It’s hard not to have any expectations. We were raised on expectations—what others expected of us and what we expect of others. Honestly, I don’t think our brains will ever evolve to the point where we can live expectation-free. We can however, monitor and manage them. Here’s how expectations impact our relationships. We expect…

  • Others will treat us in the same manner in which we want to be treated.
  • Others will honor their word at all times.
  • Others will want to change in ways that we deem necessary.
  • Others will understand what is important to us and act accordingly, even if this entails reading our minds and sacrificing their own needs.

These expectations are destined to be unmet. No one is perfect. No one can meet your needs all the time. No one should sacrifice their well-being for the sake of satisfying a lesser need of another. No two people share the exact same values and belief systems. No two people are alike. If you have any of these expectations, you are destined to be disappointed. And don’t kid yourself. You absolutely have one or more of these expectations whether you admit it or not. If you didn’t you would never be disappointed and disappointments are a fact of life. Whether you like it or not, expectations set you and your significant other up for failure. There’s no avoiding it. Your loved ones can no more meet those expectations any more than you can. Without knowing it, you are trapped in a no-win game.

But wait! There’s another category of expectations that sabotage us. These expectations are set up in a way that they are destined to be met. We make sure they are. In these circumstances, we expect…

  • Others will never treat us in the same manner in which we want to be treated.
  • Others will never honor their word at all times.
  • Others will never want to change in ways that we deem necessary.
  • Others will never understand what is important to us and act accordingly, especially if this entails sacrificing their own needs.

These types of expectations are simply flip sides of the same coin. It is a defense mechanism designed to protect oneself from being disappointed again and again. In this case, you take one specific incident when your expectations aren’t met and turn that into a grand statement and absolute truth. This is when the “you always….” and the “you never….” is declared. This is simply another way we attempt to assuage disappointment and hurt.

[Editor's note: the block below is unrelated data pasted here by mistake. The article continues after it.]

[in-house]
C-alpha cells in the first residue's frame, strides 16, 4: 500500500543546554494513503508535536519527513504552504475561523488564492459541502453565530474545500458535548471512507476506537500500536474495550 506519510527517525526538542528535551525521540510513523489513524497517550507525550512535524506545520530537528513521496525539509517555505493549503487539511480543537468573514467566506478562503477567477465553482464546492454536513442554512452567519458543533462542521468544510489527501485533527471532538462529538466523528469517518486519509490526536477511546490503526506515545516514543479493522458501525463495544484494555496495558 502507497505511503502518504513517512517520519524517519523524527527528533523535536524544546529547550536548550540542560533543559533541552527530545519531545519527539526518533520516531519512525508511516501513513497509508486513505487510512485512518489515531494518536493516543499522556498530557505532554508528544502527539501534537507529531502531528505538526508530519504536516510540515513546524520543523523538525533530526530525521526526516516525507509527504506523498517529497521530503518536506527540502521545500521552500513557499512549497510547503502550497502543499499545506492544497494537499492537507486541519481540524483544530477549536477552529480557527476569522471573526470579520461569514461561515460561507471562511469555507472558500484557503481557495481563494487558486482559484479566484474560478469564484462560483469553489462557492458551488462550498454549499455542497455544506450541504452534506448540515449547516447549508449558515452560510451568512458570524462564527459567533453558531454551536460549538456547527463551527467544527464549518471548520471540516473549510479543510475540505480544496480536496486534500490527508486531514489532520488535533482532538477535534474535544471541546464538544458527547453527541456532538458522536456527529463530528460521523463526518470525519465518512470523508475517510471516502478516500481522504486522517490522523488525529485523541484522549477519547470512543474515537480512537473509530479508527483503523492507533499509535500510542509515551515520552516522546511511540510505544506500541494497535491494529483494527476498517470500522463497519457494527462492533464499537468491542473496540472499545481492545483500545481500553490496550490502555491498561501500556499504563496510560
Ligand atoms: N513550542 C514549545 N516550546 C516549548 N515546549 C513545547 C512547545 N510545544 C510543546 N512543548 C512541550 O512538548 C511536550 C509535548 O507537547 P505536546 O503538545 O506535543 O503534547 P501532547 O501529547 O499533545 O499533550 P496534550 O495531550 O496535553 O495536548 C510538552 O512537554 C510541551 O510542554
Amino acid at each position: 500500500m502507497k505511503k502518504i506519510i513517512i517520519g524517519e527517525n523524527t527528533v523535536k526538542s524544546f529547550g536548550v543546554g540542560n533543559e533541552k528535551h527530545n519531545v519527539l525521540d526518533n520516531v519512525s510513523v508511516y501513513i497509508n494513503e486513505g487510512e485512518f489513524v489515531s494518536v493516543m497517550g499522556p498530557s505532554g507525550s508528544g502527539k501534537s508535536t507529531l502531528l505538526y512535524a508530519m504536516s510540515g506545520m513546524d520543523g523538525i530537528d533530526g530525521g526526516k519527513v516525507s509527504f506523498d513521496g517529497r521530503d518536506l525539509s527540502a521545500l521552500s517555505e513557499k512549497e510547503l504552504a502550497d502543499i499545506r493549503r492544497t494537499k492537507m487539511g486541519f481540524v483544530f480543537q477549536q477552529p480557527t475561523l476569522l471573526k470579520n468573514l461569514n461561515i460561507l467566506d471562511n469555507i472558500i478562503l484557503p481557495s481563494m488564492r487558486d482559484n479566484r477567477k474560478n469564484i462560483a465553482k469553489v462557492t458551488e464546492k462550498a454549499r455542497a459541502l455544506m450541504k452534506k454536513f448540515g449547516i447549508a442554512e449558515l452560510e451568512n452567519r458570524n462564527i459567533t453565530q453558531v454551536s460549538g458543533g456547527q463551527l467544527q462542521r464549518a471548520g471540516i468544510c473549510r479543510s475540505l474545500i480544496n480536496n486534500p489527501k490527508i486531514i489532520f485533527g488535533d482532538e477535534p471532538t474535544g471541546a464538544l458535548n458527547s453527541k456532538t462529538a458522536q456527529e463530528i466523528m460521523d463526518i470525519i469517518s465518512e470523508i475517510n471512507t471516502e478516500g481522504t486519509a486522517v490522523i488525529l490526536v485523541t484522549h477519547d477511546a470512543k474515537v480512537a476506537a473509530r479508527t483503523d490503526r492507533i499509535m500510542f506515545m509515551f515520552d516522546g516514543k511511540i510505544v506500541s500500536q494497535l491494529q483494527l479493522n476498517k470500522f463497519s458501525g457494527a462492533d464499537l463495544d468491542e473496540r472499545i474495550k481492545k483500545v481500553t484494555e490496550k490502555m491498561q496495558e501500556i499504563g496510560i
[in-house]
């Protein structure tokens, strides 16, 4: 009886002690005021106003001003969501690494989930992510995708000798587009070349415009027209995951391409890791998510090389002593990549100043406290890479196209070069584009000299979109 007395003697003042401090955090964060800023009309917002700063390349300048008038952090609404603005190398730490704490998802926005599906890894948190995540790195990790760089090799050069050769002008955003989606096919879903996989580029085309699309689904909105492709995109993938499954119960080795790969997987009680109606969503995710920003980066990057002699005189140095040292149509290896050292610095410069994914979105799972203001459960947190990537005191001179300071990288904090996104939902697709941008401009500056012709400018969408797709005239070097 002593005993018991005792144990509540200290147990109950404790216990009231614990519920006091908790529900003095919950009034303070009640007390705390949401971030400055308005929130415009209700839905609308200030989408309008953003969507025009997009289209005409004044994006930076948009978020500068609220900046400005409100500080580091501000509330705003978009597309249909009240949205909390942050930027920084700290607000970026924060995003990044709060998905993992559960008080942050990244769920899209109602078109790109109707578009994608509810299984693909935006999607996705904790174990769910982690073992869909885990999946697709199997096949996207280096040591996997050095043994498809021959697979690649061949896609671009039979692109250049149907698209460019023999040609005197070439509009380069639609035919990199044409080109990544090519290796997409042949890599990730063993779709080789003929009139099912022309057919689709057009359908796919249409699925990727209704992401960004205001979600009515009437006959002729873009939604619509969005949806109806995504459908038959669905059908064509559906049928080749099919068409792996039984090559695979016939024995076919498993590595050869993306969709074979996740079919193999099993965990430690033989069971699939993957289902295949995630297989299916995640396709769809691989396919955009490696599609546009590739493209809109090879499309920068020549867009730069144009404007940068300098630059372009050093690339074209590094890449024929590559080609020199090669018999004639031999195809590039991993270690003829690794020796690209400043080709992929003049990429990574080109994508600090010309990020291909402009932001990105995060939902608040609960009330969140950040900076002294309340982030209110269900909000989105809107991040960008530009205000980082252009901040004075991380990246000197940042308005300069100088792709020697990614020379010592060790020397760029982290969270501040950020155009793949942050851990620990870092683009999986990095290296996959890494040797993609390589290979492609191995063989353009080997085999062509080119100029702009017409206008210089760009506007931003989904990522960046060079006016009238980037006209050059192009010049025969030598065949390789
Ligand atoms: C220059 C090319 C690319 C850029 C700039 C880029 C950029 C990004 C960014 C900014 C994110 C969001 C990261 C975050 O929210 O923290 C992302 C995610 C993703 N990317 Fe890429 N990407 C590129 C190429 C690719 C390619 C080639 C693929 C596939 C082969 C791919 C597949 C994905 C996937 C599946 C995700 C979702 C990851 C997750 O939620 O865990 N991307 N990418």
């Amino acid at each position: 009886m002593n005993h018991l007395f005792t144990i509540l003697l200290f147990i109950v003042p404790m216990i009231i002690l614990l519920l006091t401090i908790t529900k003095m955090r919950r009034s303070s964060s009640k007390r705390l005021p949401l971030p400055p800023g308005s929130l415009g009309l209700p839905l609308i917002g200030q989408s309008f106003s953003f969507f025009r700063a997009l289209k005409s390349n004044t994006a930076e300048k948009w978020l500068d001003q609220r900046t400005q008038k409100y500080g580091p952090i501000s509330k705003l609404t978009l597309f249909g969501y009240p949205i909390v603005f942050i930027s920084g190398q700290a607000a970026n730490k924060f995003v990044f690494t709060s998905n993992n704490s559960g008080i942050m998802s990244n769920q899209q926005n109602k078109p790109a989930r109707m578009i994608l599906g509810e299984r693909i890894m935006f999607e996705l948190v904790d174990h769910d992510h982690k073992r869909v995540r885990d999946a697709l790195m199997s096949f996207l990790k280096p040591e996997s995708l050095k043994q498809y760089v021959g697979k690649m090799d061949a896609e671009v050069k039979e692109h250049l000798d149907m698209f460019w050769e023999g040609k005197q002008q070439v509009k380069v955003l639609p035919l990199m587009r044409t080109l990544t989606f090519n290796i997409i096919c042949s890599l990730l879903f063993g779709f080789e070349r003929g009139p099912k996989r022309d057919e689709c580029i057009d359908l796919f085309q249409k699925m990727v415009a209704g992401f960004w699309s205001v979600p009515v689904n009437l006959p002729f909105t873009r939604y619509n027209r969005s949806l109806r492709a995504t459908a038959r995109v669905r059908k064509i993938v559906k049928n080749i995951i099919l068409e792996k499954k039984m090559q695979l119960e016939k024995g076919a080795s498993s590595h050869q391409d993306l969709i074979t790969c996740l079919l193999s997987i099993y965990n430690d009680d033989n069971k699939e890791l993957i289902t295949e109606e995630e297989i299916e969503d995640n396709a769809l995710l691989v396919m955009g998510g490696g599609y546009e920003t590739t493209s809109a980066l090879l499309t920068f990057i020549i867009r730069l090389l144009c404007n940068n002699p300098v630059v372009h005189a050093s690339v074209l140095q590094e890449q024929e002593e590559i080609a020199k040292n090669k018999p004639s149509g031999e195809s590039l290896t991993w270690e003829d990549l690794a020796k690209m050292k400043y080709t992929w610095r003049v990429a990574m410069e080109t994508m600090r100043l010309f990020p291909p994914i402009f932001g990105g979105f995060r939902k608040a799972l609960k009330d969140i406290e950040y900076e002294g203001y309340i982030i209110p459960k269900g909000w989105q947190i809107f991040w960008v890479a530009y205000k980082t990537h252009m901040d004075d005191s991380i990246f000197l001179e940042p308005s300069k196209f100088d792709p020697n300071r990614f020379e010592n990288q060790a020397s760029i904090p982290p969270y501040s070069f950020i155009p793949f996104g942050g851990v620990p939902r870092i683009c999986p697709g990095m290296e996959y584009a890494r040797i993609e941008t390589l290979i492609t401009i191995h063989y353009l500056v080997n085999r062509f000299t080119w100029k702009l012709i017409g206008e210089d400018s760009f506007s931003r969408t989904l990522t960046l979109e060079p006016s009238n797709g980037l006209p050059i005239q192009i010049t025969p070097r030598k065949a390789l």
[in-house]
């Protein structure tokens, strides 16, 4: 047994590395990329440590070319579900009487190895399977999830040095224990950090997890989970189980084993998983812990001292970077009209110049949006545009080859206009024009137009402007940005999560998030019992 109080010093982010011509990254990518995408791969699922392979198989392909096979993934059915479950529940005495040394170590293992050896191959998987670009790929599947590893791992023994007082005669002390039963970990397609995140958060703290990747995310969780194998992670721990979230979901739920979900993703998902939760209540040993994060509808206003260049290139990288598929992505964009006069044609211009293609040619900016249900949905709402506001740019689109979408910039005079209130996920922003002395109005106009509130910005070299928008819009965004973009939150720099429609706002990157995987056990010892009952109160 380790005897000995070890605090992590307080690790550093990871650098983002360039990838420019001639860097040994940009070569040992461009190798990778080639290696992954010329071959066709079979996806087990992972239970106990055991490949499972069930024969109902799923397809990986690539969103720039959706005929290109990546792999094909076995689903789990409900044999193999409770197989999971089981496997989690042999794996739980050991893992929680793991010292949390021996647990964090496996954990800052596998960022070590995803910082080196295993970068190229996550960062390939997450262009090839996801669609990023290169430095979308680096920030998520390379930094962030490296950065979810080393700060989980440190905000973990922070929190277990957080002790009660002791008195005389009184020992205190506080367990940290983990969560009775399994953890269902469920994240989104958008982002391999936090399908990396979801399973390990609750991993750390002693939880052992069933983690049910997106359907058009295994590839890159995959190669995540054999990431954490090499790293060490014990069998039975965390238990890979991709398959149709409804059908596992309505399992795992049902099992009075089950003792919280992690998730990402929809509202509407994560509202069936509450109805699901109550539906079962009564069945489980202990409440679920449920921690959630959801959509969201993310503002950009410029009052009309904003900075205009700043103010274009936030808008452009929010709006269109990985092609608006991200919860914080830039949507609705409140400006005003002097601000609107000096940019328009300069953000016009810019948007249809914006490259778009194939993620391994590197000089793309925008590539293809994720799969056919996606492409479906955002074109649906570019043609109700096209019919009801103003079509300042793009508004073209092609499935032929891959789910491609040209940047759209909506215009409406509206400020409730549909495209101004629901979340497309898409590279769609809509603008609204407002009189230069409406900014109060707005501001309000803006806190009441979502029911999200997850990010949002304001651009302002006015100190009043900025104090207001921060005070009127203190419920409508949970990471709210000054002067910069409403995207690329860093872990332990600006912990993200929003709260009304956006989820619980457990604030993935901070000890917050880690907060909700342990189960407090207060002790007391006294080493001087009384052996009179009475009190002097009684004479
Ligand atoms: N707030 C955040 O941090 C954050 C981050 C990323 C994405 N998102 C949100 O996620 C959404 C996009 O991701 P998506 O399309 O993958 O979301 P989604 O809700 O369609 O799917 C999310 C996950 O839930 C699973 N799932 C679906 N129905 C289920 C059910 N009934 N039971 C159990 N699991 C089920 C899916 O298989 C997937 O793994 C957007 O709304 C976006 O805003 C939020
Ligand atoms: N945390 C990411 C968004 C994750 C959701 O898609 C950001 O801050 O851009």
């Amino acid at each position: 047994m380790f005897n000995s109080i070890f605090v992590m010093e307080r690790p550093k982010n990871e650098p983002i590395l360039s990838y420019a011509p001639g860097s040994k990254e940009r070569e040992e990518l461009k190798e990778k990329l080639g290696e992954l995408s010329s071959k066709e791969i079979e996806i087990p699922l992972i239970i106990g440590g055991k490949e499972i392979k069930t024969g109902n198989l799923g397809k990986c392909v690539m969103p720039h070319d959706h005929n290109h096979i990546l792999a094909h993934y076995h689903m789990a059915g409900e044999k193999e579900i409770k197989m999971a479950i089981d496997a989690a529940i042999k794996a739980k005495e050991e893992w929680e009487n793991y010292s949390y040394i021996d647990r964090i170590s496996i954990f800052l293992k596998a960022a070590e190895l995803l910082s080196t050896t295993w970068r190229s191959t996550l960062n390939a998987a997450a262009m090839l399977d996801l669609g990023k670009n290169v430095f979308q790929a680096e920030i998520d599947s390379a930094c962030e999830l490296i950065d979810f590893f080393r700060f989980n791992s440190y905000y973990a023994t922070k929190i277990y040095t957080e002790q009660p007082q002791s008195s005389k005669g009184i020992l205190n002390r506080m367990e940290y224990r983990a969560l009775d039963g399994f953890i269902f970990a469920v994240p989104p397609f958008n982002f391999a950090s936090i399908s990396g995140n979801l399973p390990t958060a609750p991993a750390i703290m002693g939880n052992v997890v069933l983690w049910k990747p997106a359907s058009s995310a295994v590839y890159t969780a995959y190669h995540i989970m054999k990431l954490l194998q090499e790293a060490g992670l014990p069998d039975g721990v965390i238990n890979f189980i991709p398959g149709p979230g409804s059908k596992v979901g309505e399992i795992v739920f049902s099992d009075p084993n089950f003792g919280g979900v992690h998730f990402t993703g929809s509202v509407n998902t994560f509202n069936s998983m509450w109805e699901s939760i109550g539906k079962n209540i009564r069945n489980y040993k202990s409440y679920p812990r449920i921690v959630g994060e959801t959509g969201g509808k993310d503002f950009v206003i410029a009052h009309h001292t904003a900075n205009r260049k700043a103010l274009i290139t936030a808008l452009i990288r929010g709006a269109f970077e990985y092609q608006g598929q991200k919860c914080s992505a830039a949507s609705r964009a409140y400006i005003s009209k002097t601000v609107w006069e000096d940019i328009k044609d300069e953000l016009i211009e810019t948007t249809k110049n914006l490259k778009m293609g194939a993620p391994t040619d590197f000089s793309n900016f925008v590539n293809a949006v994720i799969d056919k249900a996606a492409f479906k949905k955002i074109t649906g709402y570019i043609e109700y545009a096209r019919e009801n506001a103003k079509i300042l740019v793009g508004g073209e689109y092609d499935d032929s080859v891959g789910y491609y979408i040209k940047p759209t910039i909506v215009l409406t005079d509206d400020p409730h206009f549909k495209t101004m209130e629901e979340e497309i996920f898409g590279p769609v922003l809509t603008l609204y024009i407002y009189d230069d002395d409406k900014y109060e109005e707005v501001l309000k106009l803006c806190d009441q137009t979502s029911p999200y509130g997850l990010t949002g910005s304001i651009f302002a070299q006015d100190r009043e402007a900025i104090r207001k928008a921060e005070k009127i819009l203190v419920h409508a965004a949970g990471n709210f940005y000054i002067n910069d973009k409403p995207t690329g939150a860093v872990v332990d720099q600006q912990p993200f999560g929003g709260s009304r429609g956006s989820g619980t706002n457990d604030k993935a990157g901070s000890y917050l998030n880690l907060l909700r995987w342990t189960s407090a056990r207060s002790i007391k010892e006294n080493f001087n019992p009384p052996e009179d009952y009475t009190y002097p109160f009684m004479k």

So what can we do to mitigate the damage? How can we monitor and manage our expectations in a way that strengthens our relationships rather than weaken them? While in theory the answer lies in having no expectations at all, in reality, this is easier said than done.

Since it’s so hard to live without expectations, I decided to offer a new set to live by. Please feel free to edit and make this list your own. This is just a working draft from which to build. Rather than fight human nature, I’ve decided to work with human nature in a more powerful way. So here it goes…

I expect…

  • Others will be who they are at all times and act accordingly, not who I wish they were.
  • Others will do the best they can with what they have to work with (both internally and externally) at each moment in time.
  • Others will sometimes say “yes” to my requests and sometimes say “no.”
  • Others will make mistakes—sometimes they will learn from them and sometimes they will not.
  • Others will grow and evolve at their own pace and in their own way, or not.
  • The unexpected and welcome the surprise!

Let me know how it goes. Share your new list of expectations with our community.

If you or someone you know is struggling with disappointment and pain, don’t hesitate to contact me. It can be difficult to discern what is acceptable from what is not when it comes to your relationships. While disappointments can be transformed into intimate connections, some repetitive behaviors are indicators that creating healthy boundaries and setting clear limits is needed. I can help guide you through the process of sorting out which is which. Take advantage of the opportunity so that you can live your best life.

As always, I’m here to support you in creating strong and powerful relationships.

Be well,


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